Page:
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A.P. Moller-Maersk, a shipping conglomerate, issued a warning on Friday that the worldwide demand for ocean freight containers might see a sharper fall this year, owing to restrained economic expansion and a reduction in inventory by clients.
This global shipping giant, which operates approximately 17% of the market share in container shipping, has projected a dip in container volumes by up to 4%. The company’s earlier prediction was a decrease of no more than 2.5%.
One of the largest container shipping companies on the planet, Maersk, holding roughly a 17% market share, handles transportation for retail and consumer brands like Walmart, Nike, and Unilever.
“Maersk continue to expect muted global macro-economic growth given continued pressure from higher interest rates and potential recessionary risk in Europe and the United States,” the firm stated in a release.
In the previous year, Maersk reported unprecedented earnings, which were a result of elevated consumer demand, pandemic-induced port bottlenecks, and high freight rates. However, this year has seen a decline in freight rates due to a slowing down of the global economy.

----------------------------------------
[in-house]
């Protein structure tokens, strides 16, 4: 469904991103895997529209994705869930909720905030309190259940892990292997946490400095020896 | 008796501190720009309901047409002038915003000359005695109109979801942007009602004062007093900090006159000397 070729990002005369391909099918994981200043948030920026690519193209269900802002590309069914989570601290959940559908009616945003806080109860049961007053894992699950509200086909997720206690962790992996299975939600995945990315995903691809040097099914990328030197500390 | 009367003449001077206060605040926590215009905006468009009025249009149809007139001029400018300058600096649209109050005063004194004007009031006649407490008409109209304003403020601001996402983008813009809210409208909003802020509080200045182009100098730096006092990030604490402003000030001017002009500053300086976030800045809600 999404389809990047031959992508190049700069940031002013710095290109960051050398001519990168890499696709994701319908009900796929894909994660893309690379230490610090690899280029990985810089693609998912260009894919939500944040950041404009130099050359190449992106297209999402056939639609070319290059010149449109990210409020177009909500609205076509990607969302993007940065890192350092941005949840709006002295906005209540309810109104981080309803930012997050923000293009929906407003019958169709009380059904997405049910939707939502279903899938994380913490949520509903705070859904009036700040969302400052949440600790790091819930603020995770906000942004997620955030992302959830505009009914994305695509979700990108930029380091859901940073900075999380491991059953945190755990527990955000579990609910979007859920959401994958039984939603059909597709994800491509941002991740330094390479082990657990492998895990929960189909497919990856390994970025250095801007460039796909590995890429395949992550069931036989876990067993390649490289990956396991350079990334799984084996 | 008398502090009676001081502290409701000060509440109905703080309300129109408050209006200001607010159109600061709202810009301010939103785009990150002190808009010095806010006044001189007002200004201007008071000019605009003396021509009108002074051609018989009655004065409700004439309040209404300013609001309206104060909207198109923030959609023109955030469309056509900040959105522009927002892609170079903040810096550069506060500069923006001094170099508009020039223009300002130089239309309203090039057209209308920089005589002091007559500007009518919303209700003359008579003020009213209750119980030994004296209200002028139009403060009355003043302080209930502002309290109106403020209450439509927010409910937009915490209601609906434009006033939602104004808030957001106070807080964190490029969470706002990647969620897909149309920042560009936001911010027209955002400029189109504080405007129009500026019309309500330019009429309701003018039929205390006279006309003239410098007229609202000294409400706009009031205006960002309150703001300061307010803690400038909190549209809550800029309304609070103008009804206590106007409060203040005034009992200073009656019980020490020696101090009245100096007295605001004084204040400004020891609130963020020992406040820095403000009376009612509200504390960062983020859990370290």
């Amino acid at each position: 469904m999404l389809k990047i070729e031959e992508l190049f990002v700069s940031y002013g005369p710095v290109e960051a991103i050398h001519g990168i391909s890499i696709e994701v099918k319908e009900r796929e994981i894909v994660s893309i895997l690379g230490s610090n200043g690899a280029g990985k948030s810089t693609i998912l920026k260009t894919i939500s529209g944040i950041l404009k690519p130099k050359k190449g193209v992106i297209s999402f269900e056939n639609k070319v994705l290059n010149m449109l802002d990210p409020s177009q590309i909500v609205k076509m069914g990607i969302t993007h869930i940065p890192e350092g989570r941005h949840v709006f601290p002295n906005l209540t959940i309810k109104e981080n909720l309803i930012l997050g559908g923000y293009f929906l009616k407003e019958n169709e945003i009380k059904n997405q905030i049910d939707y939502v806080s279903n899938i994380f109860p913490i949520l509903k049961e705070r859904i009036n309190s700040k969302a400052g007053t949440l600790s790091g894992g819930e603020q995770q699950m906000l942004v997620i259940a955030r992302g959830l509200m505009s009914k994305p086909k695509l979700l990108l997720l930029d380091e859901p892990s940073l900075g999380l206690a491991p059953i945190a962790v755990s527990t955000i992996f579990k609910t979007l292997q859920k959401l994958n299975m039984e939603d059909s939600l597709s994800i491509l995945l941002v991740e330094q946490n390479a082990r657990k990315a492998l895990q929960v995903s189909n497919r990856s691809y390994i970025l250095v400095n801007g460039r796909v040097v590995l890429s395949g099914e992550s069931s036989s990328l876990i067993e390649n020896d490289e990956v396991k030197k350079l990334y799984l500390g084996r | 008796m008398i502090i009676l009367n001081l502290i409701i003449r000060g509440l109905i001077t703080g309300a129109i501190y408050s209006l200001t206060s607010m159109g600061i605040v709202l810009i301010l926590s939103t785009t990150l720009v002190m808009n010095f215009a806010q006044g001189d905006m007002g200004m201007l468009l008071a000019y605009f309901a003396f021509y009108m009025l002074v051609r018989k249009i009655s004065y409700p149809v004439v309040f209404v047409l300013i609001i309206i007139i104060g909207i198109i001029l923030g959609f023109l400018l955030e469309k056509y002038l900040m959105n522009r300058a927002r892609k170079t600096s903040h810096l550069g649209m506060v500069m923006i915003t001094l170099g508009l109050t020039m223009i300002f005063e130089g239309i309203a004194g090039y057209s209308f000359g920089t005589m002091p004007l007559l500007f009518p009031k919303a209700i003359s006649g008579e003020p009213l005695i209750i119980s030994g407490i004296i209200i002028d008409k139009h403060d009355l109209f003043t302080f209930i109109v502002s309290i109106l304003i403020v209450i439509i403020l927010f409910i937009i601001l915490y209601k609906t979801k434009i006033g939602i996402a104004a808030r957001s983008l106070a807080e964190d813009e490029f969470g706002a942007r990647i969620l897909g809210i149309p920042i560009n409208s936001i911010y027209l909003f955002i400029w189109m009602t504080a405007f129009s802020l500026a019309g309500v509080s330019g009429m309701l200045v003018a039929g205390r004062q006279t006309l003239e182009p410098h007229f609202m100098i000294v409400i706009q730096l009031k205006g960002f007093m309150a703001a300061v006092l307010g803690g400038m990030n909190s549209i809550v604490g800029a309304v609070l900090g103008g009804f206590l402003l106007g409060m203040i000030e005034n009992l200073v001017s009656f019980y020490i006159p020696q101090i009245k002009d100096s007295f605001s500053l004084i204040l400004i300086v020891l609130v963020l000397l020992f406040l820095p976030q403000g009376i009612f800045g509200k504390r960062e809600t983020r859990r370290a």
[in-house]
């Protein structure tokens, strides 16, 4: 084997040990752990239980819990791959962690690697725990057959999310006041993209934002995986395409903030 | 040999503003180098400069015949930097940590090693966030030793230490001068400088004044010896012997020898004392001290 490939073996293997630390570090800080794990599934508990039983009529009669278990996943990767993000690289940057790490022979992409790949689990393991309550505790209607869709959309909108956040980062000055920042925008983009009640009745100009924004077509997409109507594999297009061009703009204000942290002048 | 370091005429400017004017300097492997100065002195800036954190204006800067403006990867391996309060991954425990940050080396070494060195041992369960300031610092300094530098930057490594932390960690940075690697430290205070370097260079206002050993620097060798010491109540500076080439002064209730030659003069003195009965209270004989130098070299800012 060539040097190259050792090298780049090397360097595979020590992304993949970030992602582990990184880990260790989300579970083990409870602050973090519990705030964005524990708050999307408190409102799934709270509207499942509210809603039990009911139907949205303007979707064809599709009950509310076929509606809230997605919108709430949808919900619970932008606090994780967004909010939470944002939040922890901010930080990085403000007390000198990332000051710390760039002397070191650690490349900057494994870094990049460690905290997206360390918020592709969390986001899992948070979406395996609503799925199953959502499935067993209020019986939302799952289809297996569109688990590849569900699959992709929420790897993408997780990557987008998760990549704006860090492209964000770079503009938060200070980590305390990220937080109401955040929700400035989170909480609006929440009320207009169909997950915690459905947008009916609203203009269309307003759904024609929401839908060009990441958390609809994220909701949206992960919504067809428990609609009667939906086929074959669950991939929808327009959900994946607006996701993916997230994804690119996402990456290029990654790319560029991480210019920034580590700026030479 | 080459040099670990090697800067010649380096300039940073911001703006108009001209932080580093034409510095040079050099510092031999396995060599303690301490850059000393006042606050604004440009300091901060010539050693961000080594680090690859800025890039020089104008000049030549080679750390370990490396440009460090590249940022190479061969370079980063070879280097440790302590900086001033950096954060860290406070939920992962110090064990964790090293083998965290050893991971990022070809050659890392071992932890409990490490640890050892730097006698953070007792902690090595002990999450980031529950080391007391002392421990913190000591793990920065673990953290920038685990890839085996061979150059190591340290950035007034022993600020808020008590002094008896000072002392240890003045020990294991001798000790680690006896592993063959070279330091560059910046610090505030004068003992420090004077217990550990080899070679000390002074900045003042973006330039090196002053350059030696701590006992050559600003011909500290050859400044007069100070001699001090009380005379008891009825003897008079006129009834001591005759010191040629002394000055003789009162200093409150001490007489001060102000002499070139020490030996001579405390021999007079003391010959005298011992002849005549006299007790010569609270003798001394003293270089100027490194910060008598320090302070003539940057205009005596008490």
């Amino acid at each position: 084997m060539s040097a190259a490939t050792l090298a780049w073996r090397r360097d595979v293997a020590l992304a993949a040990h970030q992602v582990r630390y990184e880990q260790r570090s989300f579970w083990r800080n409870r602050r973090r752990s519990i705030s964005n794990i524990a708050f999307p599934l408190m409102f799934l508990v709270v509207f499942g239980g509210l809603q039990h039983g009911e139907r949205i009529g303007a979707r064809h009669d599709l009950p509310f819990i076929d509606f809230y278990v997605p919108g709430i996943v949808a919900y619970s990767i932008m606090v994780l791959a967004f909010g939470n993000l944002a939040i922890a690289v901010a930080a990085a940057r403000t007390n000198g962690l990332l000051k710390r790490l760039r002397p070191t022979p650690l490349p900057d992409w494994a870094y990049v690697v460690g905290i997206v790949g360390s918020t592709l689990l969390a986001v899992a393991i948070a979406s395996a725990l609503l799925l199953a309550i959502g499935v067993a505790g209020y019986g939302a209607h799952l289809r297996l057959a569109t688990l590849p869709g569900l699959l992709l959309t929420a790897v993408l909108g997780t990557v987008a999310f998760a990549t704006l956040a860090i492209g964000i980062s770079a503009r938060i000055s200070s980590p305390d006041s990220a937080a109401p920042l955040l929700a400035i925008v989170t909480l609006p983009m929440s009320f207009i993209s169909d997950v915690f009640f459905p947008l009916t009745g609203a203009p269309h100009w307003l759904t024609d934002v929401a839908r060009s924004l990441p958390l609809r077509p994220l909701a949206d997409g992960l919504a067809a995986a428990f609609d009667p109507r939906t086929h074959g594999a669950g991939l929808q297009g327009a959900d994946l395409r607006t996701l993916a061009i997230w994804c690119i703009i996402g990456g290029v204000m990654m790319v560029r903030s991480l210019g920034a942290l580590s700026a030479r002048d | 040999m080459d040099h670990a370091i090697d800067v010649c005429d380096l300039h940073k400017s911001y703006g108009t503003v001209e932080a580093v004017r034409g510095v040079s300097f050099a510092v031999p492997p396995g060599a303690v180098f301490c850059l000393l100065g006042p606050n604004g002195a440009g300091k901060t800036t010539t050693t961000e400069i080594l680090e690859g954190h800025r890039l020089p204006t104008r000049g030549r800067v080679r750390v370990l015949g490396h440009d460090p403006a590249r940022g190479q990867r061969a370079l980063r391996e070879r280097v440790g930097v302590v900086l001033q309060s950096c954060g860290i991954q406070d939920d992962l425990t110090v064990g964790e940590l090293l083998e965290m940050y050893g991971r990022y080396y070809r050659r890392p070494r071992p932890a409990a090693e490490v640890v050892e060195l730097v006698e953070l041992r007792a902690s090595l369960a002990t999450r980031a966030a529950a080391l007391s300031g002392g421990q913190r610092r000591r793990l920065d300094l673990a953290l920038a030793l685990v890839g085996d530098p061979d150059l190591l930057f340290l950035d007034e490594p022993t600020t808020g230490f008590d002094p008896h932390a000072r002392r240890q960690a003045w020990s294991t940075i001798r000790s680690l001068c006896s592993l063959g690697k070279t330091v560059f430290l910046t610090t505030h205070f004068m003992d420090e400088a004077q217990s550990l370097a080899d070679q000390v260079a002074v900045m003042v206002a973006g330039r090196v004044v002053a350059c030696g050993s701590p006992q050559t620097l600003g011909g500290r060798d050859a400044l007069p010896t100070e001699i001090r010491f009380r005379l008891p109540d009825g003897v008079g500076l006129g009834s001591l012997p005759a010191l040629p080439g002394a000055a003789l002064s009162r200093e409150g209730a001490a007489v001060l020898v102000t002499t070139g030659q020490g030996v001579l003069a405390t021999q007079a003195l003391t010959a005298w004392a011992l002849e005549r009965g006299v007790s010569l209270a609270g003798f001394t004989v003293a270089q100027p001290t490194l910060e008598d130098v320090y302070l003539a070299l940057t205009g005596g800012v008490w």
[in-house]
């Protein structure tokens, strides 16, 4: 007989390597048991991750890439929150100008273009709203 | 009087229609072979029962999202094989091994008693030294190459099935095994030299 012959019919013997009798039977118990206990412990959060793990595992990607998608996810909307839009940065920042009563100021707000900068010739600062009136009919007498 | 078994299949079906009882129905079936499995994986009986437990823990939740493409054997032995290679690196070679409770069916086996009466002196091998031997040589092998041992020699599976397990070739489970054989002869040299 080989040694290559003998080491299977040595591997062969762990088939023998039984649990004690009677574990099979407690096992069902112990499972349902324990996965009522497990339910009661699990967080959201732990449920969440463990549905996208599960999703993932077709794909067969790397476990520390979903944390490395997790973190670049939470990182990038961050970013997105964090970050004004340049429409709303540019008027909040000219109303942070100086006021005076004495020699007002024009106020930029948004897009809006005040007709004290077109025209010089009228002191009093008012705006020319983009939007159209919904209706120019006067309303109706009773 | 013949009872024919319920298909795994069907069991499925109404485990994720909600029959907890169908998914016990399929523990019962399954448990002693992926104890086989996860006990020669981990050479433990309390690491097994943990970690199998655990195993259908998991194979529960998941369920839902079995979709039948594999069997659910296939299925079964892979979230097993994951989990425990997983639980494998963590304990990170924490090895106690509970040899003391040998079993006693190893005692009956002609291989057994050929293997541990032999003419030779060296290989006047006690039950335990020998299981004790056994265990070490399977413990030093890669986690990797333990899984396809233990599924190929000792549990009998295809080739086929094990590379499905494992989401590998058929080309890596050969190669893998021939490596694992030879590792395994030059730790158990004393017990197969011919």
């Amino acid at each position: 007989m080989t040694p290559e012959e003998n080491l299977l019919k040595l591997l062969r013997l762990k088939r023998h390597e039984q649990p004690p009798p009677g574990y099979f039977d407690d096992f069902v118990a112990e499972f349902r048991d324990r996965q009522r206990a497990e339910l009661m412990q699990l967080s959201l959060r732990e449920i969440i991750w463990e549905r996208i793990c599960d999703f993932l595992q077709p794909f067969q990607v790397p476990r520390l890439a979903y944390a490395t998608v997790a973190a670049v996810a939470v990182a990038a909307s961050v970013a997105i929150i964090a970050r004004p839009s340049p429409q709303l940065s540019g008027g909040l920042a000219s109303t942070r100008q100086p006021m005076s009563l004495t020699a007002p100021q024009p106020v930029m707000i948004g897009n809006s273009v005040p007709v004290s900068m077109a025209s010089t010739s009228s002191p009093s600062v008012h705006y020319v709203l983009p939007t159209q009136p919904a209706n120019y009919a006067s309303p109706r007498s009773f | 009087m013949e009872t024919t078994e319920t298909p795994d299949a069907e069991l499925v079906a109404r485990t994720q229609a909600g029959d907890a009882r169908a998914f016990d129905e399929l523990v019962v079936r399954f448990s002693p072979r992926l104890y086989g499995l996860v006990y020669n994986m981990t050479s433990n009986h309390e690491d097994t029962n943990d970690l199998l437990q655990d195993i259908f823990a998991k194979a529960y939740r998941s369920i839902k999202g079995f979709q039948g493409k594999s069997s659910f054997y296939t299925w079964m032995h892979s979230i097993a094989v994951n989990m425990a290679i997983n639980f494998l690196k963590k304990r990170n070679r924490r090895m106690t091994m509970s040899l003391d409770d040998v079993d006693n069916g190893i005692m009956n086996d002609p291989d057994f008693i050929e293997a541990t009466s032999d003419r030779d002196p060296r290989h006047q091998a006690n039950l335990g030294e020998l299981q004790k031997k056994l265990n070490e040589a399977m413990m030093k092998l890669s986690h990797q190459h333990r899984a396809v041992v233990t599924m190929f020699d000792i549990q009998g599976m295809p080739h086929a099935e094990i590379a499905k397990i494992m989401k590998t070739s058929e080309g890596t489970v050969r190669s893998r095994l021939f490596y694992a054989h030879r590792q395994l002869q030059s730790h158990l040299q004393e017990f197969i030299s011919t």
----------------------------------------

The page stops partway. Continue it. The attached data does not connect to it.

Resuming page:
On Friday, the company disclosed second-quarter earnings that exceeded projections and fine-tuned its profit forecast for the year.
Earnings before interest, tax, depreciation, and amortisation (EBITDA) dwindled to $2.91 billion for the quarter, down from $10.3 billion the previous year but outstripping analysts’ expectations of $2.41 billion as per a Refinitiv poll. Revenues took a hit of 40%, dropping to $13.0 billion.
The company’s anticipated underlying EBITDA now stands between $9.5 billion and $11 billion. Earlier, it had anticipated underlying EBITDA in the range of $8 billion to $11 billion.
Maersk noted a 6% decrease in the number of containers loaded onto ships between April and June compared to the same period last year, and a halving of the average freight rates.
“The second-quarter result contributed to a strong first half of the year, where we responded to sharp changes in market conditions prompted by destocking and subdued growth environment following the pandemic fuelled years,” stated Chief Executive Vincent Clerc.